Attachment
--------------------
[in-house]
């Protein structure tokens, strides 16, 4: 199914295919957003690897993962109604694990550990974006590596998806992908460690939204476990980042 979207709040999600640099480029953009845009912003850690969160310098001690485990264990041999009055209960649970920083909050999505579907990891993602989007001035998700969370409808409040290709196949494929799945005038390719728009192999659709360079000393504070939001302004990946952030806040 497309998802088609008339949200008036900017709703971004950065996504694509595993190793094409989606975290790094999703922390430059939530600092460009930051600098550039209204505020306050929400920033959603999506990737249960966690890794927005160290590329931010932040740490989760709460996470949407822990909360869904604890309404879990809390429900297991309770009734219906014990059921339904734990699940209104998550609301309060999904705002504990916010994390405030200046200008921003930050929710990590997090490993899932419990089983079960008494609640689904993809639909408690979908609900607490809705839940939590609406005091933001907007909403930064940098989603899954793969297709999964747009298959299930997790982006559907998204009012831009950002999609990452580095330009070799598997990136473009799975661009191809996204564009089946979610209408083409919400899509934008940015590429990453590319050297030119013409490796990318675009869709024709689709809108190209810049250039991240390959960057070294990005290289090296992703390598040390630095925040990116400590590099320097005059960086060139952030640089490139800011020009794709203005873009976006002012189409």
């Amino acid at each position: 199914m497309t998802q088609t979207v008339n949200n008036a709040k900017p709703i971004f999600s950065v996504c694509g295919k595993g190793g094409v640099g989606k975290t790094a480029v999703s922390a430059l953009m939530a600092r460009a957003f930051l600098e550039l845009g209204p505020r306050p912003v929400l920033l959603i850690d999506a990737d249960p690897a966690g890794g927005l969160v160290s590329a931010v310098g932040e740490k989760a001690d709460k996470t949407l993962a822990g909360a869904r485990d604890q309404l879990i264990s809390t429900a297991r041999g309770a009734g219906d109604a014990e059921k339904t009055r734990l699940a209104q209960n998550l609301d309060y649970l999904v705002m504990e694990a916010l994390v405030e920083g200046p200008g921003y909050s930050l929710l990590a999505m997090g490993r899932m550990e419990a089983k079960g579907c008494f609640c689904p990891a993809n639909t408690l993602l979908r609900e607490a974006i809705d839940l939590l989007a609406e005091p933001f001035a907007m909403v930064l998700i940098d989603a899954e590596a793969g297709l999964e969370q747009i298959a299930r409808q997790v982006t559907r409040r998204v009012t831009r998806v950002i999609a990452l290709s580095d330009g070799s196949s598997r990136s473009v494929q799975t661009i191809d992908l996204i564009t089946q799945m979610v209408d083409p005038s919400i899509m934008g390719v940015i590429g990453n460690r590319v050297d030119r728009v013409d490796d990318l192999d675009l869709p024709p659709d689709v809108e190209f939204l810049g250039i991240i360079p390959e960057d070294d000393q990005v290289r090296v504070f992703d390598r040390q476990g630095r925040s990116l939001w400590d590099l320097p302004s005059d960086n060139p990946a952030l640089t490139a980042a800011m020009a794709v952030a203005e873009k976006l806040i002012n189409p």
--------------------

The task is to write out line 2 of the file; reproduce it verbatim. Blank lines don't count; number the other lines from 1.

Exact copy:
């Protein structure tokens, strides 16, 4: 199914295919957003690897993962109604694990550990974006590596998806992908460690939204476990980042 979207709040999600640099480029953009845009912003850690969160310098001690485990264990041999009055209960649970920083909050999505579907990891993602989007001035998700969370409808409040290709196949494929799945005038390719728009192999659709360079000393504070939001302004990946952030806040 497309998802088609008339949200008036900017709703971004950065996504694509595993190793094409989606975290790094999703922390430059939530600092460009930051600098550039209204505020306050929400920033959603999506990737249960966690890794927005160290590329931010932040740490989760709460996470949407822990909360869904604890309404879990809390429900297991309770009734219906014990059921339904734990699940209104998550609301309060999904705002504990916010994390405030200046200008921003930050929710990590997090490993899932419990089983079960008494609640689904993809639909408690979908609900607490809705839940939590609406005091933001907007909403930064940098989603899954793969297709999964747009298959299930997790982006559907998204009012831009950002999609990452580095330009070799598997990136473009799975661009191809996204564009089946979610209408083409919400899509934008940015590429990453590319050297030119013409490796990318675009869709024709689709809108190209810049250039991240390959960057070294990005290289090296992703390598040390630095925040990116400590590099320097005059960086060139952030640089490139800011020009794709203005873009976006002012189409």